Industry Voice sponsored by T. Rowe Price: Against a backdrop of slowing economic momentum, tighter liquidity, monetary policy divergence and political tensions, volatile market conditions are likely to persist in 2019.
Throughout 2018, the US Federal Reserve's rate hikes have fueled global volatility, in part by helping to push the US dollar higher. Political risk has also caused market jitters, including trade tensions between the US and China, the prospect of a disorderly Brexit, and a populist coalition government in Italy. In the short-term, global investors may need to buckle up, as political, monetary and trade uncertainty could generate more sudden spikes in market volatility.
Central bank policies have diverged
One potential catalyst for volatility is diverging monetary policies. Since the recovery from the 2008-2009 global financial crisis, global credit cycles have grown increasingly out of step. We expect this trend to continue.
The low volatility seen in many major markets in recent years wasn't sustainable without the ample liquidity provided by central banks following the financial crisis. But as the Fed shrinks its balance sheet and the European Central Bank winds down its stimulus efforts, markets are searching for a new footing at more sensible valuation levels given tighter monetary conditions.
Figure 1: Global credit cycles have desynchronized
T. Rowe Price estimates of macroeconomic positions
As of October 31, 2018
Source: T. Rowe Price
In our view, a number of political factors risk triggering further volatility in 2019.
Perhaps the most serious of these is the danger of a trade war between the US and China. Moves by the Trump administration to raise tariffs on Chinese goods, plus Beijing's retaliatory measures, have already have taken a toll on US stocks that rely on China‑related revenues. While the top China-exposed companies in the S&P 500 outperformed the index by a considerable margin in 2016 and 2017, much of that return advantage quickly disappeared after trade tensions reached a boiling point in the summer of 2018.
Although President Trump and Chinese President Xi Jinping agreed in early December to a temporary halt to tariff increases set for the end of 2018, the underlying issues remained unresolved. We estimate that higher tariffs on Chinese exports could do real, but manageable, damage to the US economic expansion. But the 2019 outlook would turn darker—both for the US and the global economy—if the Trump administration were to follow through on its threats to impose tariffs on all foreign vehicle and car‑part imports.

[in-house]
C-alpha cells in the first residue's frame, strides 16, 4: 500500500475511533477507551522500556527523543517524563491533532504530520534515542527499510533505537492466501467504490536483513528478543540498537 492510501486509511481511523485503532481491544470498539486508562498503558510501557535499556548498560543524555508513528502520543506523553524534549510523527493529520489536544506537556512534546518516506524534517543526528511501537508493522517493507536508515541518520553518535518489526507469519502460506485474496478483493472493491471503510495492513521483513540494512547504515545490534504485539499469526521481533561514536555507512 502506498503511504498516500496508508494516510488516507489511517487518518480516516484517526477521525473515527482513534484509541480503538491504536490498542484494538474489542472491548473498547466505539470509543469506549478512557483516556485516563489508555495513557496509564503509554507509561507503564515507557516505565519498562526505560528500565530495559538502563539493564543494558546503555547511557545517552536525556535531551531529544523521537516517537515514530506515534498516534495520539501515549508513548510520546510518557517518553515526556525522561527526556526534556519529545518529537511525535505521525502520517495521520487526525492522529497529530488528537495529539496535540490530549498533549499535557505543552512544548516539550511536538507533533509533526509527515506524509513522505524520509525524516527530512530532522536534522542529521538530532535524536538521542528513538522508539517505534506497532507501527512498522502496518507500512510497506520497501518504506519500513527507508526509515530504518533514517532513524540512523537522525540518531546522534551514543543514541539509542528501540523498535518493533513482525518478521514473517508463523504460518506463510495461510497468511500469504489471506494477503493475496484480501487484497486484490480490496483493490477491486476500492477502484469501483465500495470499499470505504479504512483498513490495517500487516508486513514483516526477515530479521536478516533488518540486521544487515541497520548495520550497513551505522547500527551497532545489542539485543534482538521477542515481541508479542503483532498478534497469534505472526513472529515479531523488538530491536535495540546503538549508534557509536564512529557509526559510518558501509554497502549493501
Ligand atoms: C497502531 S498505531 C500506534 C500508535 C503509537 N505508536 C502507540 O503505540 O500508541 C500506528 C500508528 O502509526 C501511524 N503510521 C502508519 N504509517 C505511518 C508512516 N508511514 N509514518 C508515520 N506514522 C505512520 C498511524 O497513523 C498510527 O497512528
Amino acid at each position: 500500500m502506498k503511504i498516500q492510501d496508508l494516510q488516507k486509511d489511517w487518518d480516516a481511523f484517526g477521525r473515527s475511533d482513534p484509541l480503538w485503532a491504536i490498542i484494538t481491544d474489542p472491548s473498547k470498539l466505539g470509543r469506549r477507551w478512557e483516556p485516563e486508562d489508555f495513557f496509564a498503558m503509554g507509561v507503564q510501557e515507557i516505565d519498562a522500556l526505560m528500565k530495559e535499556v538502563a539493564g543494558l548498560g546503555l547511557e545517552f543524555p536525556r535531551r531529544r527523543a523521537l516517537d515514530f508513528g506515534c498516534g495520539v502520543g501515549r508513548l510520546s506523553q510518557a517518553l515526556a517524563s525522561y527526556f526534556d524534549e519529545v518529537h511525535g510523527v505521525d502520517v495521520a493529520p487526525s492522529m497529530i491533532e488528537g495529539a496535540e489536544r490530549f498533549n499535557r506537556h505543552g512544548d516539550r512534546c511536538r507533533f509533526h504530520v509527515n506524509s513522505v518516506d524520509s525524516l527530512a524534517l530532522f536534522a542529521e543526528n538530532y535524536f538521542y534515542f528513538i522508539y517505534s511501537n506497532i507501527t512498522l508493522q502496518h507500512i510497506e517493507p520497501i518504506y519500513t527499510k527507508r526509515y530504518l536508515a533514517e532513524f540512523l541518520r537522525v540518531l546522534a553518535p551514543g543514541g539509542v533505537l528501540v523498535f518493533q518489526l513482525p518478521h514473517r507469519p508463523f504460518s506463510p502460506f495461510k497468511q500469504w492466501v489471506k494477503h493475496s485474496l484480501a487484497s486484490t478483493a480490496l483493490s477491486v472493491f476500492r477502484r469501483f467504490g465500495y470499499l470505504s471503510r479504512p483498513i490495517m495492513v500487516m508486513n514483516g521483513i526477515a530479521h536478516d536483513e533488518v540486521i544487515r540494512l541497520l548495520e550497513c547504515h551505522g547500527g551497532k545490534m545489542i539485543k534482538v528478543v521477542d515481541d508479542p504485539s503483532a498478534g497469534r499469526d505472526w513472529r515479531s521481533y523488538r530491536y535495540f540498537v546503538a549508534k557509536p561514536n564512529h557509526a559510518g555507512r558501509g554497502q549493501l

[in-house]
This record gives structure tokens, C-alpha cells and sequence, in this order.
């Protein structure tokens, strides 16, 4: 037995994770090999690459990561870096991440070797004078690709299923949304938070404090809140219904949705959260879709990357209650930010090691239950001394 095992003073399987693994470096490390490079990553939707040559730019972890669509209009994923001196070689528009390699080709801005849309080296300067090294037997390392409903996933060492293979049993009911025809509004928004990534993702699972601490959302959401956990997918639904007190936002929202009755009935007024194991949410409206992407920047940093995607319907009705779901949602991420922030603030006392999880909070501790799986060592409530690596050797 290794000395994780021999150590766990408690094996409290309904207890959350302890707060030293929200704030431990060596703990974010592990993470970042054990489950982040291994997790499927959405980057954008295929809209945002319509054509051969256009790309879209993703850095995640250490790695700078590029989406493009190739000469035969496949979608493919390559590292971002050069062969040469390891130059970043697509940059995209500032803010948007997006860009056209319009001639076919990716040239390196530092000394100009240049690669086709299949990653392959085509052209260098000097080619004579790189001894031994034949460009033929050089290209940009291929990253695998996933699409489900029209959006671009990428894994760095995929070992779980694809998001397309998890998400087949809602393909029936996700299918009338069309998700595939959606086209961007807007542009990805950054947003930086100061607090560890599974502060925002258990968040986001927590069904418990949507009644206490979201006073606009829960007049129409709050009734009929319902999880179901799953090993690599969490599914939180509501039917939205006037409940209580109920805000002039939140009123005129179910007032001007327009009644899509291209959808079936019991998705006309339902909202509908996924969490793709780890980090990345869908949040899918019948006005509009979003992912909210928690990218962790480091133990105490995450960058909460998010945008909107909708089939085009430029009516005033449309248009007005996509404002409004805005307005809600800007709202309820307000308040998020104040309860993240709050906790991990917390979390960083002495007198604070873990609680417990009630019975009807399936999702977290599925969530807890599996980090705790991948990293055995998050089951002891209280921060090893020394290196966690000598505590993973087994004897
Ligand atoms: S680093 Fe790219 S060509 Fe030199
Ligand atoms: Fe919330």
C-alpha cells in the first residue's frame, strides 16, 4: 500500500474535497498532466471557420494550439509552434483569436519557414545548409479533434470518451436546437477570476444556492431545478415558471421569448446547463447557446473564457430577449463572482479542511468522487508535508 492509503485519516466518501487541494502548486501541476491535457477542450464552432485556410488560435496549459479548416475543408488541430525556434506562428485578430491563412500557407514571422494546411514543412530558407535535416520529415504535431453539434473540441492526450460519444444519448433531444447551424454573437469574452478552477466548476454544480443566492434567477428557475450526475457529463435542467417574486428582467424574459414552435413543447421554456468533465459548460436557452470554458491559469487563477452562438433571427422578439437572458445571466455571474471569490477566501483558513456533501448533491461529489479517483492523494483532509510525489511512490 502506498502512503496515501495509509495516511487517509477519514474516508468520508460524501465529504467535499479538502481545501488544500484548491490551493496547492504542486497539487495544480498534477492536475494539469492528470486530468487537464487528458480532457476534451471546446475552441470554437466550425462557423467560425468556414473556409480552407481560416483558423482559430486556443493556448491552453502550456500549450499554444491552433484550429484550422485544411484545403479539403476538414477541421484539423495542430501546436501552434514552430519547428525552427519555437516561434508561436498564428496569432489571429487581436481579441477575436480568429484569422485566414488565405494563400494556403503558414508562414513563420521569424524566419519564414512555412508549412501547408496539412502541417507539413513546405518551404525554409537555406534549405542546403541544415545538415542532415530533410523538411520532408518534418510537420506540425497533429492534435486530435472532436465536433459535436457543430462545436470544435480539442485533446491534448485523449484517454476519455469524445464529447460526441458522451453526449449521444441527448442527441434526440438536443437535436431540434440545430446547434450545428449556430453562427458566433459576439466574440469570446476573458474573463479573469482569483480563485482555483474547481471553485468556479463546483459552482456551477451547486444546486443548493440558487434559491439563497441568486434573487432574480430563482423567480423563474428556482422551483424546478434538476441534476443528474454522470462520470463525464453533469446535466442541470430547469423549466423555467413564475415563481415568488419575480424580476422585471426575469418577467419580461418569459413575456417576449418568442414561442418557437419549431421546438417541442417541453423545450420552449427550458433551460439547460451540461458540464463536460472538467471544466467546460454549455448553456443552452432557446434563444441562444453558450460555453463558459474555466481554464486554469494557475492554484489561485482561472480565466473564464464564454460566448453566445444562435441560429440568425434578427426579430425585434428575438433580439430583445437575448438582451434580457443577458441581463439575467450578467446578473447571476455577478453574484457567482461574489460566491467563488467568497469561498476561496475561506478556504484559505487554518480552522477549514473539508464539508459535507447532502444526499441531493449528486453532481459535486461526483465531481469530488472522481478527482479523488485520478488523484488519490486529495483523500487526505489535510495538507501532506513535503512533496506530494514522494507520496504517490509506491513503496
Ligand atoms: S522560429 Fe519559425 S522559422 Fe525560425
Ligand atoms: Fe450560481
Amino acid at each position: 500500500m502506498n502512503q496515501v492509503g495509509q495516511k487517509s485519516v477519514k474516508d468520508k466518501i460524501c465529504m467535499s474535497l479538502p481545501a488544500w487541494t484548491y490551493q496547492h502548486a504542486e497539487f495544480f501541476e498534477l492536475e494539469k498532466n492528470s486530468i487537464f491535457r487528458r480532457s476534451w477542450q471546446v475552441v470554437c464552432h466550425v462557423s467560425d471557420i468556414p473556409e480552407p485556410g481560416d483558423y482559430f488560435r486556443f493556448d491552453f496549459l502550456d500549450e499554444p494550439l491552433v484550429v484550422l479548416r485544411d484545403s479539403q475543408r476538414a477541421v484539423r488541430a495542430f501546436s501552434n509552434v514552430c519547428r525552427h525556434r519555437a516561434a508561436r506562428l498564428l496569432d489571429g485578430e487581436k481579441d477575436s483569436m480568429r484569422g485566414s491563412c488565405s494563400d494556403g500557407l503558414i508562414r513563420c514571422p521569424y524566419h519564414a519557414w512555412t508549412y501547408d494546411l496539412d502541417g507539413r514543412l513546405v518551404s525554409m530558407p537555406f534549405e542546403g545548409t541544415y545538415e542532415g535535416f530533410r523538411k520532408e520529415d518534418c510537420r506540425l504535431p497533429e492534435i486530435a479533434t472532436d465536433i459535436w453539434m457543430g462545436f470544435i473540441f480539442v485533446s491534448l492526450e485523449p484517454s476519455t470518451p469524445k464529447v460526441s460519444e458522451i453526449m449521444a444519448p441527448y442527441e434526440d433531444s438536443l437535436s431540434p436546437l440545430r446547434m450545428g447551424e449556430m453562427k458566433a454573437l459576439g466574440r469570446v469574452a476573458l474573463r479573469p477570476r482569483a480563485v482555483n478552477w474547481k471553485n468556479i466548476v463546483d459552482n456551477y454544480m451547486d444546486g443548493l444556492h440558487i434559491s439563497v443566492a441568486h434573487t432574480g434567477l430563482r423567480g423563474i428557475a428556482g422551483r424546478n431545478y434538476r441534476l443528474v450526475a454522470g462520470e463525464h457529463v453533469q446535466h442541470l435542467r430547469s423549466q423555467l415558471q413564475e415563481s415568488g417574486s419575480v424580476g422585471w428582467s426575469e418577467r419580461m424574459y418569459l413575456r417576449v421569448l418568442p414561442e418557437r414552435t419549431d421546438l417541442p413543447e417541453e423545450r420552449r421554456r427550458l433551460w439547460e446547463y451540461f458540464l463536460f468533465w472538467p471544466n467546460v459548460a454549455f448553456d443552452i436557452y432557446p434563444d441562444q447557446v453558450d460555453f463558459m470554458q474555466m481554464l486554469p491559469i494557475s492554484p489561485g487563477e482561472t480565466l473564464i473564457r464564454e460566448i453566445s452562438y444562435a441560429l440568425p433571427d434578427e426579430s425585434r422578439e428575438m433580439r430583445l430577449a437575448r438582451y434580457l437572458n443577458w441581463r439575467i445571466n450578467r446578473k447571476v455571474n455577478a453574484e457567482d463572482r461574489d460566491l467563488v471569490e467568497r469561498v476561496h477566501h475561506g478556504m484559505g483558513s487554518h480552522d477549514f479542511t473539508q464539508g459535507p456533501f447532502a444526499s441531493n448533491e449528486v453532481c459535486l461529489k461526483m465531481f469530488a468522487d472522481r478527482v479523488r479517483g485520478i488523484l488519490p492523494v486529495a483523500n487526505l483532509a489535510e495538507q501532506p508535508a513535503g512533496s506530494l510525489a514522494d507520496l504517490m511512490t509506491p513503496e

It's possible that the US and China will ultimately be able to settle their trade dispute. Beijing has signaled its willingness to accommodate the US in some areas,such as tariff cuts, safeguards for intellectual property, and increased purchases of US goods and services. However, on the US side, some of Trump's advisors may believe that criticizing China would be smart politics in the run up to the 2020 presidential election. But given the economic benefits and the boost a successful deal could give to asset valuations, there also are strong political incentives for Trump to compromise.
Politics and populism
A number of other political developments could trigger renewed volatility in 2019. A disorderly Brexit, or a clash between Italy's governing populist coalition and the European Union over its fiscal stimulus plans, could be sources of further market turbulence.
Volatility requires a strategic approach
With growth rates slowing in the developed economies, monetary policy tightening in the US, and political tensions lingering, market volatility has re-emerged. This, combined with disruptive forces in the corporate sector, has created an increasingly challenging environment for investors.
In this less-supportive environment, markets have begun to punish bad behaviour, taking aim at over leveraged companies, antiquated business models, and inflation prone sovereign debtors. As a result, security-specific risks are becoming increasingly critical. However, these risks also can generate potential opportunities for strategic investors to buy attractive assets at temporarily depressed prices. In-depth research and fundamental analysis are vital.
Read our full 2019 outlook here.